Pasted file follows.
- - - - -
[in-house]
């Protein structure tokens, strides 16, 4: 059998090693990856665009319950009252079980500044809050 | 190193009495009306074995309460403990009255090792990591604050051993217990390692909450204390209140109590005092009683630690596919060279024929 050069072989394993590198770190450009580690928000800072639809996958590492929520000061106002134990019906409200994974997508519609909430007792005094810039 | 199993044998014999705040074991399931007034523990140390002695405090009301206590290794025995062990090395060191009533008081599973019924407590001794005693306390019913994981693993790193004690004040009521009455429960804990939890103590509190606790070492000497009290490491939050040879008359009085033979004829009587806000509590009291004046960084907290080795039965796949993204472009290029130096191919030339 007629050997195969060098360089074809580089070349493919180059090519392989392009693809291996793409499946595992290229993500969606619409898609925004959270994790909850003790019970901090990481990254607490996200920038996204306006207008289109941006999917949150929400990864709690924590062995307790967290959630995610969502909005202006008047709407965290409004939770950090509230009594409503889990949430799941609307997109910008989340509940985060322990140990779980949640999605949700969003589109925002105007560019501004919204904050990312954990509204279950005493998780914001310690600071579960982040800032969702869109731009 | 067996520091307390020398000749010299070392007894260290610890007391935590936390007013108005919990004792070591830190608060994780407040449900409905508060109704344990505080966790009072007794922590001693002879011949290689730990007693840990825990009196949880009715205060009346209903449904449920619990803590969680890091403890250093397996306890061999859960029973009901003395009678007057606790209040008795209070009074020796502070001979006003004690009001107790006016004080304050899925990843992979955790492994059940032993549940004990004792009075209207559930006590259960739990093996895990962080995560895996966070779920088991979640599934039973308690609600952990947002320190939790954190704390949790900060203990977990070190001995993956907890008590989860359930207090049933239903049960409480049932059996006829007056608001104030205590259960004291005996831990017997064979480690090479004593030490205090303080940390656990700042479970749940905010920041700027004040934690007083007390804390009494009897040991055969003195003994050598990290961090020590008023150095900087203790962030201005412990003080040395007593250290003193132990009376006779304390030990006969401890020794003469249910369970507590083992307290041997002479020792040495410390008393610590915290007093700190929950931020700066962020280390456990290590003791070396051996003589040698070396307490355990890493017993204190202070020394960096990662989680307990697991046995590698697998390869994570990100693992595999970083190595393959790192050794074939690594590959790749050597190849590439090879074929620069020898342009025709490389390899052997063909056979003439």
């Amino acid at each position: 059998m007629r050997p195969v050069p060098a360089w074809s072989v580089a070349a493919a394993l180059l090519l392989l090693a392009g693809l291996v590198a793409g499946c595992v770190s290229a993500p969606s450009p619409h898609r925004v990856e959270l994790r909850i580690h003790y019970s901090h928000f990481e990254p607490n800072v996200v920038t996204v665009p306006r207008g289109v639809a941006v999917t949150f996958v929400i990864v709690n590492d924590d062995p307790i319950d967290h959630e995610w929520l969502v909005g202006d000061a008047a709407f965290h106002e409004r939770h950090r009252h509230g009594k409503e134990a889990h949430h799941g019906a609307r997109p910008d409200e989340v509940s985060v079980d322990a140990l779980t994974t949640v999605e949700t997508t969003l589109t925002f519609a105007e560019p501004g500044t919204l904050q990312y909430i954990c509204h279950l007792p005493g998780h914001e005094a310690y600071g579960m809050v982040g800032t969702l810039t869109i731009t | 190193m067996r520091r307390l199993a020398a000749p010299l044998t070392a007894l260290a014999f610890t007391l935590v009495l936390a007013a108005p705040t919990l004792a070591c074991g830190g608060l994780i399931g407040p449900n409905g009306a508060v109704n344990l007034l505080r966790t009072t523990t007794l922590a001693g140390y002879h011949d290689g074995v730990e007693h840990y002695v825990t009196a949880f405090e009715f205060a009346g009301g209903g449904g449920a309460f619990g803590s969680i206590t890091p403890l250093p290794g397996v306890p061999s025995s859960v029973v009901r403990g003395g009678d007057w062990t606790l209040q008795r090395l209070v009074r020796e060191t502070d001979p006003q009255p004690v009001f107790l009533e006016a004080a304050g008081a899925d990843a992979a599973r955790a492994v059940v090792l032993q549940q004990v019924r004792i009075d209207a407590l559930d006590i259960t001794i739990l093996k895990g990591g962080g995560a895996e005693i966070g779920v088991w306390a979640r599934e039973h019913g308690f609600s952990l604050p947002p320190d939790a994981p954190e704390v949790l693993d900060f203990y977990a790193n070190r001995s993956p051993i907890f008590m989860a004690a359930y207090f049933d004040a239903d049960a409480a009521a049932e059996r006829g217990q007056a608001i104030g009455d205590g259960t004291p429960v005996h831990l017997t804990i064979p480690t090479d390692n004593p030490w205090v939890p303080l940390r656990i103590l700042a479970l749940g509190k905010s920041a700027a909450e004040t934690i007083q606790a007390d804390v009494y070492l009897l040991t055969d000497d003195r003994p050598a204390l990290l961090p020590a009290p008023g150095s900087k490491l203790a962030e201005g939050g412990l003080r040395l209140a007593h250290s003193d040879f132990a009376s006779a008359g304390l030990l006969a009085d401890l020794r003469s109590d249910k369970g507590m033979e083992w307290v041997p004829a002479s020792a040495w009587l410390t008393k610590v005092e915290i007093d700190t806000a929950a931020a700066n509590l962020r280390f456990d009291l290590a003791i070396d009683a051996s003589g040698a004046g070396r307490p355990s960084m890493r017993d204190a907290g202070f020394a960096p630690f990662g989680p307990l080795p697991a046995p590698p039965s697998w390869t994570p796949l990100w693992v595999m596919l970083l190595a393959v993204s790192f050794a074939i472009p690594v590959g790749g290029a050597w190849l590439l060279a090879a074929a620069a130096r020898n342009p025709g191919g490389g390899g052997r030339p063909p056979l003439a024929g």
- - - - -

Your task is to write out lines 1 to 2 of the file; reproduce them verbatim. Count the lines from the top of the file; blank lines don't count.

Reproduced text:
[in-house]
């Protein structure tokens, strides 16, 4: 059998090693990856665009319950009252079980500044809050 | 190193009495009306074995309460403990009255090792990591604050051993217990390692909450204390209140109590005092009683630690596919060279024929 050069072989394993590198770190450009580690928000800072639809996958590492929520000061106002134990019906409200994974997508519609909430007792005094810039 | 199993044998014999705040074991399931007034523990140390002695405090009301206590290794025995062990090395060191009533008081599973019924407590001794005693306390019913994981693993790193004690004040009521009455429960804990939890103590509190606790070492000497009290490491939050040879008359009085033979004829009587806000509590009291004046960084907290080795039965796949993204472009290029130096191919030339 007629050997195969060098360089074809580089070349493919180059090519392989392009693809291996793409499946595992290229993500969606619409898609925004959270994790909850003790019970901090990481990254607490996200920038996204306006207008289109941006999917949150929400990864709690924590062995307790967290959630995610969502909005202006008047709407965290409004939770950090509230009594409503889990949430799941609307997109910008989340509940985060322990140990779980949640999605949700969003589109925002105007560019501004919204904050990312954990509204279950005493998780914001310690600071579960982040800032969702869109731009 | 067996520091307390020398000749010299070392007894260290610890007391935590936390007013108005919990004792070591830190608060994780407040449900409905508060109704344990505080966790009072007794922590001693002879011949290689730990007693840990825990009196949880009715205060009346209903449904449920619990803590969680890091403890250093397996306890061999859960029973009901003395009678007057606790209040008795209070009074020796502070001979006003004690009001107790006016004080304050899925990843992979955790492994059940032993549940004990004792009075209207559930006590259960739990093996895990962080995560895996966070779920088991979640599934039973308690609600952990947002320190939790954190704390949790900060203990977990070190001995993956907890008590989860359930207090049933239903049960409480049932059996006829007056608001104030205590259960004291005996831990017997064979480690090479004593030490205090303080940390656990700042479970749940905010920041700027004040934690007083007390804390009494009897040991055969003195003994050598990290961090020590008023150095900087203790962030201005412990003080040395007593250290003193132990009376006779304390030990006969401890020794003469249910369970507590083992307290041997002479020792040495410390008393610590915290007093700190929950931020700066962020280390456990290590003791070396051996003589040698070396307490355990890493017993204190202070020394960096990662989680307990697991046995590698697998390869994570990100693992595999970083190595393959790192050794074939690594590959790749050597190849590439090879074929620069020898342009025709490389390899052997063909056979003439």